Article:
". . . he just threw himself at me with spikes in the air. He didn't slide. He just took off and came at me in midair, spikes first, about four or five feet off the ground, so help me just like a rocket. He hit me in the upper part of the arm, and cut my shirt sleeve". Bluege hung on to ball. Next day, Cobb comes up to him during batting practice "sweet as apple pie".It was being potentially humiliated in front of everyone as a result of his baserunning mistake that led to the spiking. Cobb simply could not abide the embarrassment.
"Son", he said "I hope I didn't hurt you"
"I'm alright", I said
"Good", he said. Then the look in his eyes changed just a little, his face got mean, and he said, "But remember - never come up the line on me."
A former A's pitcher, Rube Bressler, interviewed in The Glory Of Their Times, best summarized Cobb's approach to the game:
"'I never saw anybody like him. It was his base. It was his game. Everything was his. The most feared man in the history of baseball.'"As to race, Leerhsen does not uncover anything unusually virulent about Cobb's attitude. It is also probably safe to assume that while Leerhsen cannot find any statements by Cobb on race during his playing days, he likely had the same attitudes of most whites that blacks were inferior. He did have fights with blacks, but then he fought with everybody. Moreover, the author debunks the motivating factors in several of these instances and, regarding two of the most brutal cases, discovered that Cobb's opponent were white and not black as had always been reported. As an aside, the book reports the typically awful and bigoted way blacks were reported on in the white media of the time.
Whatever his attitudes about race when he was younger, by 1952 he was telling a reporter:
"I see no reason in the world why we shouldn't compete with colored athletes as long as they conduct themselves with politeness and gentility. Let me say also that no white man has the right to be less of a gentleman than a colored man. In my book, that goes not just for baseball but for all walks of life".He praised Roy Campanella as a "great catcher" and after Campanella was paralyzed in a auto accident and the Dodgers played a benefit game for him, Cobb wrote Dodger owner Walter O'Malley thanking him "for what you did for this fine man". He also called Willie Mays "the only player I'd pay money to see".
(Cobb with Don Newcombe, 1950s)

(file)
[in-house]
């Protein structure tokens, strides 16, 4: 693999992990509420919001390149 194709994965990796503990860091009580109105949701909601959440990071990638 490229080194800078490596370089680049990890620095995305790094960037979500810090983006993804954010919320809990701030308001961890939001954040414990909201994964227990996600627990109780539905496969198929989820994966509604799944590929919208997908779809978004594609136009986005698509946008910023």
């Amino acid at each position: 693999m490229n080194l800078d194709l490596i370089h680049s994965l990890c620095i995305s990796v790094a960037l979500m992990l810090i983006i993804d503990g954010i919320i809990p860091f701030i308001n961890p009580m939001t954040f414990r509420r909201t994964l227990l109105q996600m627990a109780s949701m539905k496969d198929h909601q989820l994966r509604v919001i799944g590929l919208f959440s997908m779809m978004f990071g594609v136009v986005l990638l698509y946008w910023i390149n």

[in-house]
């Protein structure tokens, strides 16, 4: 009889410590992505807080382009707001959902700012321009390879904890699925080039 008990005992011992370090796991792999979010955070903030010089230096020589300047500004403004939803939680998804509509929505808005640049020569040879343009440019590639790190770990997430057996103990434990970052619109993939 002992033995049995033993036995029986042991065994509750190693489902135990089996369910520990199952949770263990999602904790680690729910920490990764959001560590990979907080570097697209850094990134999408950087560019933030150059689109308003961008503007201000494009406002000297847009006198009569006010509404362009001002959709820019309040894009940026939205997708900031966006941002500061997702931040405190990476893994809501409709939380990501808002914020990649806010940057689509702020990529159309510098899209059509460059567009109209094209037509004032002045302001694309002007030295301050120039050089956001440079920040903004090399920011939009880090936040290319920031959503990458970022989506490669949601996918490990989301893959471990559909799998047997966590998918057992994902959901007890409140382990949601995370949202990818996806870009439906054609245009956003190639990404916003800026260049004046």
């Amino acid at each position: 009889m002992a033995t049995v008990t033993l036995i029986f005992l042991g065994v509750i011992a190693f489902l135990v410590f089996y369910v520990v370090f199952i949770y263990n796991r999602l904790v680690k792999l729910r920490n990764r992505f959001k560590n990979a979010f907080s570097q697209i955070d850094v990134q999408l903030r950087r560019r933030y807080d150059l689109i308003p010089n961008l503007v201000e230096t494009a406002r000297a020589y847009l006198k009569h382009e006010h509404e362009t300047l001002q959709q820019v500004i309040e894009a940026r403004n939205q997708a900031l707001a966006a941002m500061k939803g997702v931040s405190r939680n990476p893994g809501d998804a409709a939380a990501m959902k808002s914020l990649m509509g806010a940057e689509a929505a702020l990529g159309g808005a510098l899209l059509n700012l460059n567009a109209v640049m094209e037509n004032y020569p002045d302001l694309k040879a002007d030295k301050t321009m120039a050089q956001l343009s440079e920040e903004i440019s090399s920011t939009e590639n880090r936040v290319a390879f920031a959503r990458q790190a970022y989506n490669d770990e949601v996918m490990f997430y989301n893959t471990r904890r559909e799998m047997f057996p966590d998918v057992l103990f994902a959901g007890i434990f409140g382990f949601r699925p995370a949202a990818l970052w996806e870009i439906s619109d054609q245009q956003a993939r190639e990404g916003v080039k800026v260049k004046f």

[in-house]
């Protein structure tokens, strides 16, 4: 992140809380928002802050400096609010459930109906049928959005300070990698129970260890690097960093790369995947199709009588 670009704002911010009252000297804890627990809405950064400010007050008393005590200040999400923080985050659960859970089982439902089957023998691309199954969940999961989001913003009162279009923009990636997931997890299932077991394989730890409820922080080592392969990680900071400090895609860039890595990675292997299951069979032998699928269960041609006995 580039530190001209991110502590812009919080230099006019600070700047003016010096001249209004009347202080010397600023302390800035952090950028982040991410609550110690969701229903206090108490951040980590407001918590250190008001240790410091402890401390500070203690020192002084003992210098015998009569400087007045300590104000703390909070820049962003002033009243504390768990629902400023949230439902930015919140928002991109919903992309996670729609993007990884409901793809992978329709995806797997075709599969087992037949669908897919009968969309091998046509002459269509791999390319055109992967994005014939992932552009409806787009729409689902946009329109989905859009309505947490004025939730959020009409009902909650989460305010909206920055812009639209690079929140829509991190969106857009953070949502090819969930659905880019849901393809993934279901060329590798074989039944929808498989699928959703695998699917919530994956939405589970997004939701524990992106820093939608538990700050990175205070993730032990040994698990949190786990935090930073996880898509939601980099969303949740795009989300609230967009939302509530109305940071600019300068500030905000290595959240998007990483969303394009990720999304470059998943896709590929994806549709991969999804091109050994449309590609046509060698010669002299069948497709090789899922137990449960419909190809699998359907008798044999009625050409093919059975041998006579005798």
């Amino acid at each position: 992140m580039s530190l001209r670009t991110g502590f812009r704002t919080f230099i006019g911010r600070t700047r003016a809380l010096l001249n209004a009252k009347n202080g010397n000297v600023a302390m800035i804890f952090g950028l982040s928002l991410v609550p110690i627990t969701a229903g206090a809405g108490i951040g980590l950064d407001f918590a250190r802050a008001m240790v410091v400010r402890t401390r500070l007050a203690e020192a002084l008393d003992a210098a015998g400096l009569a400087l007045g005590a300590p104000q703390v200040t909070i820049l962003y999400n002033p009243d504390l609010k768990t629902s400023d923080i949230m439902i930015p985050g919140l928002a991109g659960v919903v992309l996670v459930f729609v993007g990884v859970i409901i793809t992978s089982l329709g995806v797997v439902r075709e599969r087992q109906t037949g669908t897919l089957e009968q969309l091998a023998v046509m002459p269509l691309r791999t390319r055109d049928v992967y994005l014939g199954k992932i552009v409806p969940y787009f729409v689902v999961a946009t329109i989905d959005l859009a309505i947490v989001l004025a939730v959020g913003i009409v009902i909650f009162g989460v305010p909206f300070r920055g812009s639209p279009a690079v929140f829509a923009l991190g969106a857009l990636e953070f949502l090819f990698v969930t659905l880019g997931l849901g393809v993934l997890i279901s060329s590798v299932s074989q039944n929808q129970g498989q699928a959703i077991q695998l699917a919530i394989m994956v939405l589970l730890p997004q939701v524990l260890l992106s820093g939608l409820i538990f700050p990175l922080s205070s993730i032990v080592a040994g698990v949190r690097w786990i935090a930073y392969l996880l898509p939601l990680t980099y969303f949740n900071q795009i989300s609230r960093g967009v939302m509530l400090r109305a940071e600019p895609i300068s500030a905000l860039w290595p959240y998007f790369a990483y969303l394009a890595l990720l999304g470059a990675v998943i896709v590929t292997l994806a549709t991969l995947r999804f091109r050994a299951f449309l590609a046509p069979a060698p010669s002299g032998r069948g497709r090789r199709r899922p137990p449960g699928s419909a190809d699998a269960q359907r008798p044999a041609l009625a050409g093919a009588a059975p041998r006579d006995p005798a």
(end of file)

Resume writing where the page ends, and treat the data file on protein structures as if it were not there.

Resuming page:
Aware of his reputation for toughness and how people regarded his behavior, Cobb was forever protesting he was misunderstood but seemed incapable of fundamentally changing that behavior. "It wouldn't be far off the mark to say that Cobb spent the first half of his life trying to seem unhinged" Leerhsen comments, "and the second half explaining he had been acting deliberately the whole time".
He was consistent to the end. Leerhsen interviews someone who was a medical student at the time of Cobb's last hospitalization at Emory Hospital in Atlanta and with him daily for those last two months. He confirms that Cobb did not keep a gun in his room nor cash and securities on his night stand, contrary to Al Stump's assertions but goes on to add, "He was a real redhead with a hair-trigger temper" who couldn't tolerate incompetence or "the lack of that drive for excellence that was so much a part of the Cobb philosophy. He was an unusual man with a keen mind and yet he could never put up with people who didn't, like him, strive to excel."'
While Ty Cobb: A Terrible Beauty, effectively debunks the worst of the Cobb stories and recreates the vitality and excitement he brought to baseball, he remains someone you might not want to invite to your dinner party and there is an underlying sadness to the tale. "He was a man who needed a tremendous amount of love", one of his grandchildren told Leerhsen ,"but who nevertheless pushed everyone away".
One of the big things that the movie Cobb got wrong about the man is the Tommy Lee Jones portrayal of him as someone who was arrogant and wanted crowds and opponents to hate him. In The New Bill James Historical Baseball Abstract (2001), James may have come closer to the truth, writing of photographs he'd seen of Cobb with a crazy look on his face:
It is not an angry look; it is, rather, a look of acute embarrassment, a look of inadequacy. Ty Cobb's racism and his anger, I believe, were fueled not by smugness or even resentment, but by an unusually intense fear of his own limitation. No one is more macho than a man who feel inadequate; no one walks straighter than a man who is half drunk. When Ty Cobb felt threatened he lashed out at the world. He felt threatened a lot - but as long as he wasn't challenged, he was a very nice man.Well, maybe Bill went a bit far with that last phrase. Now, go read Leerhsen's book.